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N3696 accident description

New Mexico map... New Mexico list
Crash location 36.000000°N, 106.100000°W
Nearest city Espanola, NM
35.991134°N, 106.080579°W
1.2 miles away
Tail number N3696
Accident date 23 Mar 2003
Aircraft type Mohr Starduster Too
Additional details: None

NTSB Factual Report

On March 23, 2003, approximately 1300 mountain standard time, a Mohr Starduster Too, N3696, was substantially damaged when it impacted terrain during a forced landing at Espanola, New Mexico. The commercial pilot and a student pilot-passenger were not injured. Visual meteorological conditions prevailed, and no flight plan had been filed for the ferry flight being conducted under Title 14 CFR Part 91. The flight originated at Sterling, Colorado, approximately 1100.

The following is based on a telephone conversation with the pilot and the accident report he submitted. The pilot was ferrying the airplane to its new owner in Taos, New Mexico. He stopped in La Junta, Colorado, and refueled the airplane with approximately 18 gallons of fuel. This filled the tank to capacity. He also "stuck" (or dipsticked) the tank "to determine fuel capacity and figured it must be close to what we were told (30 gallons). Apparently, it doesn't hold quite that much." After departing La Junta, they lost sight of the airplane they had been following. He elected to continue the flight. The airplane was not equipped with a navigation or communication radio. During this leg of the flight, the navigation chart blew out of the open cockpit. The pilot said he thought he could remember where he was going, but misidentified a landmark and crossed the mountains south of where he thought he was. As he circled Espanola to reorient himself, the engine lost power "due to fuel exhaustion." The airplane had been aloft 2 hours, 20 minutes. The pilot made a forced landing on a golf course, which he described as "unsuitable terrain." During the landing, the airplane struck an earth berm that tore off the landing gear. The lower right wing tip on the biplane was crushed and the propeller was bent.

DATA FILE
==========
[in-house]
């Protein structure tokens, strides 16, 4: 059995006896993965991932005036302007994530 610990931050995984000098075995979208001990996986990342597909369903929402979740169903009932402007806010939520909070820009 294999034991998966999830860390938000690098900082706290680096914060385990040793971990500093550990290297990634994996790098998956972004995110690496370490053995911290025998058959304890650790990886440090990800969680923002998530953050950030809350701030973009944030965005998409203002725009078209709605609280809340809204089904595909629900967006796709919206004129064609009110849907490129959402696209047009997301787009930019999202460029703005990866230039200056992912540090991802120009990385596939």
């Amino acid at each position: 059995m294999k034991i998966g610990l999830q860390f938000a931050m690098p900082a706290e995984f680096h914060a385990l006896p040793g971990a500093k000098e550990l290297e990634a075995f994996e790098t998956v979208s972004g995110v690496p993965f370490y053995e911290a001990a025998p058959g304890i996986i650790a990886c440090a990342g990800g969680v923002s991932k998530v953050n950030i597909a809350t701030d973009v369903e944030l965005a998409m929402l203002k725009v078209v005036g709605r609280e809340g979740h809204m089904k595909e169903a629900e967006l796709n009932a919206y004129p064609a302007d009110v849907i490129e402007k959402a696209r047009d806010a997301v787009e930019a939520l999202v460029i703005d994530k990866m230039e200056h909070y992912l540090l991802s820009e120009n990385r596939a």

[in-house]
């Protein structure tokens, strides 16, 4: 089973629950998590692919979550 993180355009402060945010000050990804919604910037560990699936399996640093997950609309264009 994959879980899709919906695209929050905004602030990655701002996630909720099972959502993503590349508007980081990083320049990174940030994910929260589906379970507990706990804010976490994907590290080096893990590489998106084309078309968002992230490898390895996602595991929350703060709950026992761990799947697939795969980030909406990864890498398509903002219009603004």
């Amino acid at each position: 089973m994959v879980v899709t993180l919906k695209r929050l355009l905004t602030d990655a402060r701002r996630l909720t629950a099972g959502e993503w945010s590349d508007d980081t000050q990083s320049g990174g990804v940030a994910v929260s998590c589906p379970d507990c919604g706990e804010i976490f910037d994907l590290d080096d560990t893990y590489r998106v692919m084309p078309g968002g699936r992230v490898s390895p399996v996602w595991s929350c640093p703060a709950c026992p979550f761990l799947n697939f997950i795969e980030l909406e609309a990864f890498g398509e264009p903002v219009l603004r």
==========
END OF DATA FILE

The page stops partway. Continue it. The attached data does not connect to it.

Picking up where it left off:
NTSB Probable Cause

the pilot's improper inflight planning in that he failed to consult the airplane flight manual, his use of incorrect fuel consumption figures, and fuel exhaustion. Contributing factors were the loss of the en route chart, the unavailability of a nav/comm radio, the pilot becoming lost/disoriented, and the berm.

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